How Middle East financial services is embracing digital

06 November 2023 3 min. read

Over the past years, the Middle East’s financial services industry has been getting on with digitalisation – embracing the opportunity to adopt tech-enabled operating models and digital products of all sorts. A discussion with Ram Ramachandran (Head of the Middle East & Africa at Tech Mahindra) on notable developments in the sector.

The digital revolution seen in the Middle East has resulted in a surge in the number of people having access to financial services in the Middle East. Several research reports have shown that financial inclusion has been increased, and that the maturity of digital products has enhanced.

“The financial services industry is experiencing rapid growth, leading to the development of a sound ecosystem of players, including banking, insurance, and asset management,” said Ramachandran.

How Middle East financial services is embracing digital

The drive to digitisation is driven by a number of factors, with consumer preferences at the outset. With experience in other sectors such as retail, e-commerce and telecom, “customers are demanding greater flexibility and agility in the way services are provided.”

In the banking sector, this includes being able to open, view and manage bank accounts through digital apps, overseeing savings and investments online, and having 24/7 self-service options through digital platforms – all with a hassle-free experience. To meet these mounting consumer expectations, banks should “pivot to a customer-centric rather than product-centric model that delivers maximum stakeholder value.”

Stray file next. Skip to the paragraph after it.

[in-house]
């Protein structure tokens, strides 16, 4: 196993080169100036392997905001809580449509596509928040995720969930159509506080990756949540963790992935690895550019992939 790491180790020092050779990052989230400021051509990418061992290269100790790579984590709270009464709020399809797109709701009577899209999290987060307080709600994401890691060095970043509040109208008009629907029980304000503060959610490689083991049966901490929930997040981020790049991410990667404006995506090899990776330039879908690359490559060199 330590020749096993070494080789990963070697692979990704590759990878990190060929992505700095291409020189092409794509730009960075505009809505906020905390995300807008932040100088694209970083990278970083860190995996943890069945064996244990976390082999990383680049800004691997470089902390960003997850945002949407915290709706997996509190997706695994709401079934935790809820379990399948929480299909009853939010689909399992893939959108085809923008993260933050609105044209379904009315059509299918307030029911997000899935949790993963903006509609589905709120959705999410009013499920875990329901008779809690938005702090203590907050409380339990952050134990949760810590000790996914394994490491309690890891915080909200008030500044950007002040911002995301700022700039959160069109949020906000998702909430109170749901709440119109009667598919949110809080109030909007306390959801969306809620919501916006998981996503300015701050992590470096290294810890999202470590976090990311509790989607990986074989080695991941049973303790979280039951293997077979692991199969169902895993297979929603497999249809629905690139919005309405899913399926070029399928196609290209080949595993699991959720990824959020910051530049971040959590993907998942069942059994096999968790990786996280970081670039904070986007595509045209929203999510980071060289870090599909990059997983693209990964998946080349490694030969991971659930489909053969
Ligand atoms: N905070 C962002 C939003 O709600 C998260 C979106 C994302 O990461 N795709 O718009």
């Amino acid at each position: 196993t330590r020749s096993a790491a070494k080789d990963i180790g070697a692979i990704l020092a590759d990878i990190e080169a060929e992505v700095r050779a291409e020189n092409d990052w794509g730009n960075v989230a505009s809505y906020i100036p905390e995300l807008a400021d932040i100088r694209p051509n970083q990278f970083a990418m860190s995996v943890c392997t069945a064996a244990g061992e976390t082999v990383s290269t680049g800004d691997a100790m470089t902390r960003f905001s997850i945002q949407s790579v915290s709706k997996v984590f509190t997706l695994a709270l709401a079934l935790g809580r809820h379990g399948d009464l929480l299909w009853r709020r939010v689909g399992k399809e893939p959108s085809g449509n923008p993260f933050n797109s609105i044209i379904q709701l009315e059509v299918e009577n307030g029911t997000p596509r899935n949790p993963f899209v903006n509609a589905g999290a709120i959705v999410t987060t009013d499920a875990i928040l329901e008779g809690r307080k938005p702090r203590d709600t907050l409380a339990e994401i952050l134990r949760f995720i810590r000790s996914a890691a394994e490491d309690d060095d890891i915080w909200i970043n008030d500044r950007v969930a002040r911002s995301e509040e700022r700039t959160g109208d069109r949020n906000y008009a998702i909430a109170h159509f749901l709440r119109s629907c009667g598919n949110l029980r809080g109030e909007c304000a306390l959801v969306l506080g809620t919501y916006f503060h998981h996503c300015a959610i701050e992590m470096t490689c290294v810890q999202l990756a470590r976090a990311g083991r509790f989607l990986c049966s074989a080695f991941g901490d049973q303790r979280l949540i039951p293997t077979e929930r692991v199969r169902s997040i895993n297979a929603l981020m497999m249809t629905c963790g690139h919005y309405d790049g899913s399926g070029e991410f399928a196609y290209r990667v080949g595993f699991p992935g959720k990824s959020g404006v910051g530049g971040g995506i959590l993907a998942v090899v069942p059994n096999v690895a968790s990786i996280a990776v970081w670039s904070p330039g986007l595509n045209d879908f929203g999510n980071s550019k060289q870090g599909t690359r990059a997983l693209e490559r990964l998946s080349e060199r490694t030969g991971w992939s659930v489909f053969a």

In terms of meeting those expectations, “banks need to evaluate the business vision of their organisation, IT investment, innovation strategies, capabilities, and expertise of their teams and accordingly prioritise the execution and delivery of their digital strategy,” advised Ramachandran.

“Banks should also embrace the power of alliances. Cross-sector collaborations and partnerships strengthen trust and long-term agility in the financial sector. “Banks are realising the importance of open banking and an ecosystem-based approach,” said Ramachandran. “Forward-looking banks must strive to build an ecosystem for their clients if they want to stay competitive.”

Regulators meanwhile are keen on promoting collaboration within the wider financial services landscape.

Saudi Arabia is leading the open finance initiative in the Middle East by adopting a unique use-case-first approach, said Ramachandran. Last year, the Saudi Arabian Monetary Agency (SAMA) published the open banking framework.

The Central Bank of the UAE is also drafting a high-level regulatory framework on open finance and has launched a Financial Infrastructure Transformation Programme (FIT Programme) with nine key initiatives, one of which is open finance, projected to be fully implemented by 2026.

Cloud driving digital transformation

Much of the advancements in digitalisation depends upon the cloud and Ramachandran said businesses are increasingly implementing a poly-cloud strategy – choosing a la carte services from multiple cloud providers to create a bespoke solution.

“Agile cloud-based services use IaaS (Infrastructure-as-a-Service) or PaaS (Platform-as-a-Service) to build applications, which enhance design and functionality flexibility and assist banks in coping with the regulatory burden by ensuring regulatory compliance, auditability, transparency, and security.”

Ramachandran also pointed to Banking as a Service (BaaS) and how this model is integrating digital banking services of financial institutions directly into the products of non-bank businesses.